I should note that this kid, when given the chance to use laptops in my class during homeroom time, was the only one of my students who used them during that half hour block to locate a current event article that was due this past Friday.

I am a firm believer in tough love, not so much in grades and numerical percentages.

After today’s meltdown over an average grade, my heart leaps knowing that this kid wants something better for himself. Yeah, it’s a scientific method quiz grade, but you know what? It has to start somewhere.

We have to push our kids to a higher standard and let them know that yes, average is okay, but you are capable of so much more. Can you imagine what that can do for a child in your class?

Like I said, this is an ode to not settling for average — not settling for average quiz grades, not settling for average work ethic, not settling for average expectations.

Here’s to a great week of learning and watching this kid grow not only as a student, but as a scientist and hardworking human being, too.

Warm Hearts & Good Reception.

I got to do one of my favorite things tonight: make a positive call home about a child to his parent.

I could technically do this every single day for a child; I’m a firm believer in celebrating the good that kids do on a daily basis (and there’s a lot of it). Unfortunately, there are only 24 hours in a day, so making calls home every day to parents and families is a little tricky for a teacher with nearly 100 students.

Tonight’s particular call though left me with so much joy. My heart was so warm and my message so well-received; I was pacing with glee while I was on the phone with this mother.

What made this call so special, you wonder?

Two days ago this child had a bad day, and not just any normal case-of-the-Mondays bad day. I had to have administration remove this child because he was so distracting to others in the class, even though I had given verbal and nonverbal redirects to this child. He was removed from my class on Monday, and again on Tuesday he came close to leaving again. This kid struggles with a lot going on at home, and at the beginning of this week those problems were manifesting themselves in his classroom behavior.

Because he had to be removed by administration, I had to file an office referral. I called the family that night and left a message on their machine giving them the heads up that their son had to be removed since he was so disruptive in class.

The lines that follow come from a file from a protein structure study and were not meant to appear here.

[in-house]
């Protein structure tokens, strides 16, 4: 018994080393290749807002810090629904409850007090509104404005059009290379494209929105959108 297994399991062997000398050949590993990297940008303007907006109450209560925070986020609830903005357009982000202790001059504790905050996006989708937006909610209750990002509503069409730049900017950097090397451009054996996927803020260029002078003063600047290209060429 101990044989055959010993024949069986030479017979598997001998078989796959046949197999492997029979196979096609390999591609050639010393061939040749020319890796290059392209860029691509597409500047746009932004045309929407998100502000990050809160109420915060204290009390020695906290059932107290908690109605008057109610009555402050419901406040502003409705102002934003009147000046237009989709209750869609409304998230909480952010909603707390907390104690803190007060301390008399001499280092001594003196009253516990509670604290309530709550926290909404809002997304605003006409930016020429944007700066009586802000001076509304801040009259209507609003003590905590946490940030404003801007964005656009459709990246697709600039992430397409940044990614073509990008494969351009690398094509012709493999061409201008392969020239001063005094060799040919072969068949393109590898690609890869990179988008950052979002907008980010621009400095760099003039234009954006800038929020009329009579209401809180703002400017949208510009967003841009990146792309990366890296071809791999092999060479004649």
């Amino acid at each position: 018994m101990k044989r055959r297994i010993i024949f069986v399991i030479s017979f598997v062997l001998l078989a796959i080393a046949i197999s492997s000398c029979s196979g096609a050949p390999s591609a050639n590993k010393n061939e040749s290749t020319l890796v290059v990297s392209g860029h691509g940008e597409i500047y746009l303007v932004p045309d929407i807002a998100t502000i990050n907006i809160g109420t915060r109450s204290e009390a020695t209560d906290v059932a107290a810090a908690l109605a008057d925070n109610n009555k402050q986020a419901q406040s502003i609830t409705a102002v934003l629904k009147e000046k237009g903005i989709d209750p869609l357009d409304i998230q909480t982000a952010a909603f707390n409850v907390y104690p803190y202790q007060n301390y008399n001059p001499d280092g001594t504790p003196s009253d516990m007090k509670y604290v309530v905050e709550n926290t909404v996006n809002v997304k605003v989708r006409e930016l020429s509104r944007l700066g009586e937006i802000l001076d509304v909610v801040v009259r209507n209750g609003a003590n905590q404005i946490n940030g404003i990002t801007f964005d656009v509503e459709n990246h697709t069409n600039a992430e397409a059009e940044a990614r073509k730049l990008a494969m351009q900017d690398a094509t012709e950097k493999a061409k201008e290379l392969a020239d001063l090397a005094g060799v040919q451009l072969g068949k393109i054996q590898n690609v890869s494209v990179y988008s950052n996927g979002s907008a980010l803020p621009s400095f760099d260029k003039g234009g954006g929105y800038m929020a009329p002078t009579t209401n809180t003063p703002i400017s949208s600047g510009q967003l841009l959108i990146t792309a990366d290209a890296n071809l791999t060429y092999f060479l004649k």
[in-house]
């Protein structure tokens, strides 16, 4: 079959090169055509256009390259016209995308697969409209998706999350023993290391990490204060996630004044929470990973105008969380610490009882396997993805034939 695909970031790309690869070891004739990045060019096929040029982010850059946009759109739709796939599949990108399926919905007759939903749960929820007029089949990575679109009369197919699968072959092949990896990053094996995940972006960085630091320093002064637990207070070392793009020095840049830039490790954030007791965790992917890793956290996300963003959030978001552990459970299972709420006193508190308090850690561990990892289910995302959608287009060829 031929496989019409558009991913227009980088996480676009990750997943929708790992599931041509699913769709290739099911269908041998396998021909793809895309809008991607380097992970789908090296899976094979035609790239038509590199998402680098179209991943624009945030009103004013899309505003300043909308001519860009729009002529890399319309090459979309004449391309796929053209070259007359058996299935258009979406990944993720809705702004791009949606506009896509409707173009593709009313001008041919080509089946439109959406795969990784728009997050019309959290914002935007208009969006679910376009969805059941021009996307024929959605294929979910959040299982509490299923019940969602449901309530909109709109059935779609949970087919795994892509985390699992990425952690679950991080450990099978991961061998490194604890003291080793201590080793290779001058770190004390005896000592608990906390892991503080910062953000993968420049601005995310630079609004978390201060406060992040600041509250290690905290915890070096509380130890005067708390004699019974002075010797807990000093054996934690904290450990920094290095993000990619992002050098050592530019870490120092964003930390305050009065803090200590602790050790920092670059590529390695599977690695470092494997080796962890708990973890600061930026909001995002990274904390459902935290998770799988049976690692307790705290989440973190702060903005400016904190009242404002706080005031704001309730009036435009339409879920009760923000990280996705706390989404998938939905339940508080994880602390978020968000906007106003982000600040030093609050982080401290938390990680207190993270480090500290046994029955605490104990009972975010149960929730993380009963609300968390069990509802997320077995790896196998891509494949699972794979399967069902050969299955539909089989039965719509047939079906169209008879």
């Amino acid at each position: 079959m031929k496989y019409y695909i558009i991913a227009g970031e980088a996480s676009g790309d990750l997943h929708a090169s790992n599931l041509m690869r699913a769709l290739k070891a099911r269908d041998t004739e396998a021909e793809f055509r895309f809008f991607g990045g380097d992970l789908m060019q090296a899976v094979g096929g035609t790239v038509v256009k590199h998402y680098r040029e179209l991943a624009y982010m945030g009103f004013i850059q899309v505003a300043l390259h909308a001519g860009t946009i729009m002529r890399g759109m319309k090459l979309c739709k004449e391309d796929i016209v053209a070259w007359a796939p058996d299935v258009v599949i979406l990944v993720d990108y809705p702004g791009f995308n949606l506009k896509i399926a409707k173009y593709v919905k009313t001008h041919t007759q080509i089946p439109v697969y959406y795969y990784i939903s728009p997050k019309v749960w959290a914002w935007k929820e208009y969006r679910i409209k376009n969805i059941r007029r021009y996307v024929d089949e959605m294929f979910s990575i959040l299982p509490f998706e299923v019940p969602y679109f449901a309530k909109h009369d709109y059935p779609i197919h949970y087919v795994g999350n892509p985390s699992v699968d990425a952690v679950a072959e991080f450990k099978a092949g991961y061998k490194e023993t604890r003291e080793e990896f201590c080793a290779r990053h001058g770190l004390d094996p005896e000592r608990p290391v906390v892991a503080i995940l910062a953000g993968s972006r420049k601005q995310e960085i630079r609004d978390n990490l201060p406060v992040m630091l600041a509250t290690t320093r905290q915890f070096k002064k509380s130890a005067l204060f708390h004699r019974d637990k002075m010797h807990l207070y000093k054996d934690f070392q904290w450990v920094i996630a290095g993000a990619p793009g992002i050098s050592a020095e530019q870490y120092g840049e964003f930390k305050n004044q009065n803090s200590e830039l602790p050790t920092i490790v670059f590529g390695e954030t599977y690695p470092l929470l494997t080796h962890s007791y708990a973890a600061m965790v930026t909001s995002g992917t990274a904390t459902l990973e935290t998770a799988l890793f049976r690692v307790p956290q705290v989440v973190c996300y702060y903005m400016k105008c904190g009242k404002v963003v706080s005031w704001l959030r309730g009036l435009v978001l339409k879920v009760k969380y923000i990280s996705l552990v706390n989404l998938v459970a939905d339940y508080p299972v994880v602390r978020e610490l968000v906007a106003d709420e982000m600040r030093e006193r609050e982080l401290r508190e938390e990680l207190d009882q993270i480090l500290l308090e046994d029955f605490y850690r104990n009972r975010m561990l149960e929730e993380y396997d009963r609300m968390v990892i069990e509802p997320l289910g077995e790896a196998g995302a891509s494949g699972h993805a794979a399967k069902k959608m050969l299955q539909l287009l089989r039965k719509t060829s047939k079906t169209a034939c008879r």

Tonight’s call was so beautiful because I got to call this kid’s mom and tell her how incredibly awesome he was today.

I told her how he followed directions in my class, how he stayed focused and did his work; how he was kind and respectful not only to me, but to his peers; how he even offered to put up a girl’s chair for her while she finished packing up.

Before he left for his electives, I pulled the boy aside and told him how proud I was at his engagement level today. I thanked him for being so helpful to others at the end of the day and we established his end-of-day classroom job — to make sure everyone is good to go, that all the chairs are up, and that the classroom is clean. As I told him these things, he stood in front of me, bouncing, beaming.

“You know, I’d really love to tell your mom how you did in class today — does she like emails or phone calls? Is it okay that I tell her how awesome of a day you had?”

“CALL HER! Call her!!!”

We smiled and the boy started to walk away and then quickly turned around to hug me.

Recounting the afternoon’s events, I could feel how happy this mama was. She was thrilled to hear that her son had such a great afternoon with me today, and she was so happy that she wasn’t getting another phone call like the message I had to leave on Monday. She was kind, encouraging, and was up front in letting me know how to contact her in the future if I needed her during the school day. She asked questions about her son’s homework for my class and how she can guide him, and she told me she’s coming to Open House tomorrow night.

There’s something really special about making positive contact with parents. So many times teachers are bogged down with grading (…speaking from the most personal of experiences right now) or planning or even negative classroom behavior that we forget how great it is to let parents know that their kids are fanfreakintastic.

Here’s to you, busy teacher — I know you’ve got a million things on your plate, but why don’t you give a kid’s family a call and let them know something wonderful about their child?

Note: This act is guaranteed to make you smile.